Victims of retirement scams lose on average more than £ 50,000, more than double the typical figure reported last year.
Action Fraud said complaint data showed the average loss this year has so far been £ 50,949, up from £ 23,689 in 2020.
But the losses in each case ranged from less than £ 1,000 to £ 500,000, and the actual numbers could be higher as many scams go unreported.
The Financial Conduct Authority (FCA) wants retirement savers to “turn the tide” if they are approached online with tempting offers.
It means imagining how they would react if the same offer was made to them by a stranger in a pub, for example.
FCA research has found that retirement savers may be nine times more likely to take advice from someone online than they would be from a stranger in person.
Only 1.1% of pensioners would take advice from a stranger, but 9.95% would accept financial advice online.
They would also be five times more likely to be interested in a free foreigner’s pension review online than someone in their local pub.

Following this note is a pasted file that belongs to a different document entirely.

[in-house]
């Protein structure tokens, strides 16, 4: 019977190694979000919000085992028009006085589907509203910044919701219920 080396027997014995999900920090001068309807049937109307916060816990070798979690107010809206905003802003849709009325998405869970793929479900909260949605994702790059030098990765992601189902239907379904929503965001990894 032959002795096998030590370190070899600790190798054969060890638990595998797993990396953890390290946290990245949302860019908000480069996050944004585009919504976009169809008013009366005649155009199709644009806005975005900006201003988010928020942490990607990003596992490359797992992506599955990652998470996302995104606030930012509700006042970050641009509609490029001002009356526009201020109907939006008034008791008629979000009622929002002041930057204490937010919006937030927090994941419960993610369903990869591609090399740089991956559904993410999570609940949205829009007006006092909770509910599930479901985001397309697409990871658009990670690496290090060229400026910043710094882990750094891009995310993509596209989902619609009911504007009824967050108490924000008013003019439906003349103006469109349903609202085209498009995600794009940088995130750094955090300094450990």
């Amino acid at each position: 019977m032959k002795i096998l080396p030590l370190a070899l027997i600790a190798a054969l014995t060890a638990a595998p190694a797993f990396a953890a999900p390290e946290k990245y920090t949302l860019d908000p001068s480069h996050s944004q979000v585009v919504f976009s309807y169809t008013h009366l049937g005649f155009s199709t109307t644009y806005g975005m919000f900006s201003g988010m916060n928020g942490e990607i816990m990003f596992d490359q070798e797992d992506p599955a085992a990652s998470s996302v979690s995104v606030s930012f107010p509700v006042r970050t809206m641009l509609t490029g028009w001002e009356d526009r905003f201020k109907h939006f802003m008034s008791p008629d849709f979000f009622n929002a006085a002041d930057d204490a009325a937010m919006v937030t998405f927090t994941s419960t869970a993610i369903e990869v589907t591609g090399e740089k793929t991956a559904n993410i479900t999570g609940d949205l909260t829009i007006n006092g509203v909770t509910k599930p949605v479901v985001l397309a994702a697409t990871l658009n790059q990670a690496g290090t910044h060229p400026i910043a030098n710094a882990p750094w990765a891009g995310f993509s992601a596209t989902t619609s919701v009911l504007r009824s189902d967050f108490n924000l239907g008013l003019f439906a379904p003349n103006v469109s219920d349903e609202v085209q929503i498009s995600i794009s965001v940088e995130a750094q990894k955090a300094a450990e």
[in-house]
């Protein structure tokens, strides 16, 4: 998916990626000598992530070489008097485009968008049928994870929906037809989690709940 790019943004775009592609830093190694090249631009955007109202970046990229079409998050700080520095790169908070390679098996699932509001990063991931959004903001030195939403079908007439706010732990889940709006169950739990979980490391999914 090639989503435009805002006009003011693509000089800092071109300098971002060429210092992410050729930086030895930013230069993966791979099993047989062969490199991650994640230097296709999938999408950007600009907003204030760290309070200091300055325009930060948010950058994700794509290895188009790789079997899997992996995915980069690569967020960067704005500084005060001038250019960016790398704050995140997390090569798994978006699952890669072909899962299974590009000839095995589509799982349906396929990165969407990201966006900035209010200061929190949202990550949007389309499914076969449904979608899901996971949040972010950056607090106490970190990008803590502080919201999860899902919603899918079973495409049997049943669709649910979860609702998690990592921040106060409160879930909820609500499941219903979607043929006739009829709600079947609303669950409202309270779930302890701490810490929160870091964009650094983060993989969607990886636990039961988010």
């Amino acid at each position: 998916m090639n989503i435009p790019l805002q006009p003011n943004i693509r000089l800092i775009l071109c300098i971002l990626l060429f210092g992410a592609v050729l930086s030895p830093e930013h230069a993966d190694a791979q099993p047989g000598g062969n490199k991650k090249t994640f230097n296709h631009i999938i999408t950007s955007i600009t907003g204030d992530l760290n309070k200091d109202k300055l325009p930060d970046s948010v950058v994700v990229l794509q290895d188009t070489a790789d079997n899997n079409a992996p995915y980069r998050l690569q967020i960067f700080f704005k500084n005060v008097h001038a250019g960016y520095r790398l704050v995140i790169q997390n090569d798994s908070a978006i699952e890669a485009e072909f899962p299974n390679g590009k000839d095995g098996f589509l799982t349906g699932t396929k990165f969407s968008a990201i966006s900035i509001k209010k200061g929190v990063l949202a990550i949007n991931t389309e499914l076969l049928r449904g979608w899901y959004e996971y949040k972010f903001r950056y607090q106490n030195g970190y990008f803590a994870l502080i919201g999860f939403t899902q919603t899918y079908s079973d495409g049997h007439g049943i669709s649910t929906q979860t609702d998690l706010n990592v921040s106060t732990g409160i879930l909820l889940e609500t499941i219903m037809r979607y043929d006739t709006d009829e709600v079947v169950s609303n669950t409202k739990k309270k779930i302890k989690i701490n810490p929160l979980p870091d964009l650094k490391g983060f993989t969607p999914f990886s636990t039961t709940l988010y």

Mark Steward, executive director of enforcement and market surveillance at FCA, said: “Imagine a stranger in a pub offering free retirement advice and then telling you to put those savings into something they were selling. It’s hard to imagine someone saying yes to that.
“It’s no different online. Whether you’re on social media or checking your emails, if someone offers you free retirement advice, ‘turn the context around’ and imagine them doing the same thing in real life. Stop and think about how you would react.
“Fraudsters will look for every opportunity to exploit the innocent, no matter how much they have saved.
“Check the status of a business before making a financial decision about your pension by visiting the FCA register. Be sure to only seek advice from a company authorized by the FCA to provide advice before making any changes to your pension arrangements. “
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This notice was published: 2021-07-06 23:01:00